Ryōsen-ji (Nara)

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Ryōsen-ji
Ryosenji Nara Japan16n.jpg
Ryōsen-ji Hondō (1283), a National Treasure
Information
Mountain Name Mountain Tomi (登美山)
Mountain Bikō (鼻高山)
Denomination Ryōsen-ji Shingon Buddhism
Venerated Yakushi Nyorai
Founded 736
Founding priest Gyōki, Bodhisena
Address 3879 Nakamachi, Nara
631-0052
Country Japan
Coordinates 34°40′24″N 135°44′33″E / 34.673448°N 135.742401°E / 34.673448; 135.742401Coordinates: 34°40′24″N 135°44′33″E / 34.673448°N 135.742401°E / 34.673448; 135.742401
Website Ryōsen-ji

Ryōsen-ji (霊山寺?) is a Buddhist temple in Nara, Japan. Founded in the eighth century, the Hondō is a National Treasure and a number of other buildings and temple treasures have been designated Important Cultural Properties.

History[edit]

Pagoda

In the late seventh century Ono no Tobito erected a set of public baths on Mount Tomi outside Nara and enshrined an image of Yakushi. In 734 Emperor Shōmu instructed Gyōki to erect a hall on the site, and two years later the Indian monk Bodhisena, noticing a resemblance to the Vulture Peak, founded the Ryōsen-ji. The Hondō was rebuilt in 1283. Toyotomi Hideyoshi granted the temple lands valued at a hundred koku. In the Meiji period many of the monk's quarters were abandoned and over two hundred images were burned. Restored in 1940, the temple has been revived.[1]

Buildings[edit]

Treasures[edit]

Jūrokusho Jinja[edit]

Jūrokusho Jinja (十六所神社?) is now an independent shrine, but before the Meiji period served Ryōsen-ji in a tutelary capacity.[25] The Honden (1384) and subordinate Sumiyoshi Jinja Honden and Ryūō Jinja Honden (both 1386) have been designated Important Cultural Properties.[26][27][28]

See also[edit]

References[edit]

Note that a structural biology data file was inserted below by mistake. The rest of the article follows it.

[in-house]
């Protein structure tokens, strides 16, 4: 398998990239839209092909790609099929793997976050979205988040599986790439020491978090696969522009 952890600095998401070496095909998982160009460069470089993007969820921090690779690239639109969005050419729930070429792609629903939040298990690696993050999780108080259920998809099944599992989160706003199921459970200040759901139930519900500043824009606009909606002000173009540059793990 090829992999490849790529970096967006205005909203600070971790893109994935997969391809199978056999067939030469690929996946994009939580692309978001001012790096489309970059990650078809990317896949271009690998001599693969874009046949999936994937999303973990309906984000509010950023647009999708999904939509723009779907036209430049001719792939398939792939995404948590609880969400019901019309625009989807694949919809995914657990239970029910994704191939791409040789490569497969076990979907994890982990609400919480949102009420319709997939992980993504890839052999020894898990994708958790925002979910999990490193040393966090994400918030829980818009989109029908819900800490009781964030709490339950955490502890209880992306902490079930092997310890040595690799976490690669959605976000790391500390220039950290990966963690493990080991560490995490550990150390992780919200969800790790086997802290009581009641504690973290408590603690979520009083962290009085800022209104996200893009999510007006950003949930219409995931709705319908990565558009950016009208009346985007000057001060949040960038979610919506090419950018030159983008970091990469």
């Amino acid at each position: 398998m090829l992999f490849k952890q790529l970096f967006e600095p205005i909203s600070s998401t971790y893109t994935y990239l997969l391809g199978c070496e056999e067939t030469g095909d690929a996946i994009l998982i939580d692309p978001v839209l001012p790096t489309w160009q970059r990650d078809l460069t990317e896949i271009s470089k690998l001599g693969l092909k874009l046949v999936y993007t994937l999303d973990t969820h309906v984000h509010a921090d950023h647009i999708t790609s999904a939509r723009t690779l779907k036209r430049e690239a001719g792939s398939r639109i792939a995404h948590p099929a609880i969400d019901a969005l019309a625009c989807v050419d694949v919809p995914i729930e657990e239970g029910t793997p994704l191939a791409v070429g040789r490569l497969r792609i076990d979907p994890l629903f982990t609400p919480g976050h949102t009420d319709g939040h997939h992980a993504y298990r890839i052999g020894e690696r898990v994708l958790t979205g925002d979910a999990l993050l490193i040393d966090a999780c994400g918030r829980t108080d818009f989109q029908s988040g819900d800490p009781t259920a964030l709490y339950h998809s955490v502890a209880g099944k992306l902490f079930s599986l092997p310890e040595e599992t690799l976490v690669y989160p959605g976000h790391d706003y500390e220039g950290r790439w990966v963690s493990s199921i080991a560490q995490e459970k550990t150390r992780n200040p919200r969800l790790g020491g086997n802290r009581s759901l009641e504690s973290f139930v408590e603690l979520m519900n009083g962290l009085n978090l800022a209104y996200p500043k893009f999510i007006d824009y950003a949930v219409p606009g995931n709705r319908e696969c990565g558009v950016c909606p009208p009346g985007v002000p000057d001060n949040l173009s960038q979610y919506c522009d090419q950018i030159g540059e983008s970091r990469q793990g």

1. ^ "The Founding and History of the Temple". Ryōsenji. Retrieved 19 April 2011. 
  2. ^ "Database of Registered National Cultural Properties". Agency for Cultural Affairs. Retrieved 19 April 2011. 
  3. ^ "Hondō". Ryōsenji. Retrieved 19 April 2011. 
  4. ^ "Database of Registered National Cultural Properties". Agency for Cultural Affairs. Retrieved 19 April 2011. 
  5. ^ "Database of Registered National Cultural Properties". Agency for Cultural Affairs. Retrieved 19 April 2011. 
  6. ^ "Sanjūnotō". Ryōsenji. Retrieved 19 April 2011. 
  7. ^ "Database of Registered National Cultural Properties". Agency for Cultural Affairs. Retrieved 19 April 2011. 
  8. ^ "Shōrō". Ryōsenji. Retrieved 19 April 2011. 
  9. ^ "Wall painting inside the three-storey pagoda". Ryōsenji. Retrieved 19 April 2011. 
  10. ^ "Yakushi Nyorai". Ryōsenji. Retrieved 19 April 2011. 
  11. ^ "Nikkō & Gakkō Bosatsu". Ryōsenji. Retrieved 19 April 2011. 
  12. ^ "Zushi". Ryōsenji. Retrieved 19 April 2011. 
  13. ^ "Jūni Shinshō". Ryōsenji. Retrieved 19 April 2011. 
  14. ^ "Buddha triad". Ryōsenji. Retrieved 19 April 2011. 
  15. ^ "Yakushi Nyorai". Ryōsenji. Retrieved 19 April 2011. 
  16. ^ "Dainichi Nyorai". Ryōsenji. Retrieved 19 April 2011. 
  17. ^ "Jūichimen Kannon". Ryōsenji. Retrieved 19 April 2011. 
  18. ^ "Bishamonten". Ryōsenji. Retrieved 19 April 2011. 
  19. ^ "Jikokuten & Bishamonten". Ryōsenji. Retrieved 19 April 2011. 
  20. ^ "Jizō Bosatsu". Ryōsenji. Retrieved 19 April 2011. 
  21. ^ "Yakushi triad". Ryōsenji. Retrieved 19 April 2011. 
  22. ^ "Pendant disc". Ryōsenji. Retrieved 19 April 2011. 
  23. ^ "Gyōki Bosatsu". Ryōsenji. Retrieved 19 April 2011. 
  24. ^ "Bodhisena". Ryōsenji. Retrieved 19 April 2011. 
  25. ^ "Jūrokusho Jinja". Ryōsenji. Retrieved 19 April 2011. 
  26. ^ "Database of Registered National Cultural Properties". Agency for Cultural Affairs. Retrieved 20 April 2011. 
  27. ^ "Database of Registered National Cultural Properties". Agency for Cultural Affairs. Retrieved 20 April 2011. 
  28. ^ "Database of Registered National Cultural Properties". Agency for Cultural Affairs. Retrieved 20 April 2011. 

External links[edit]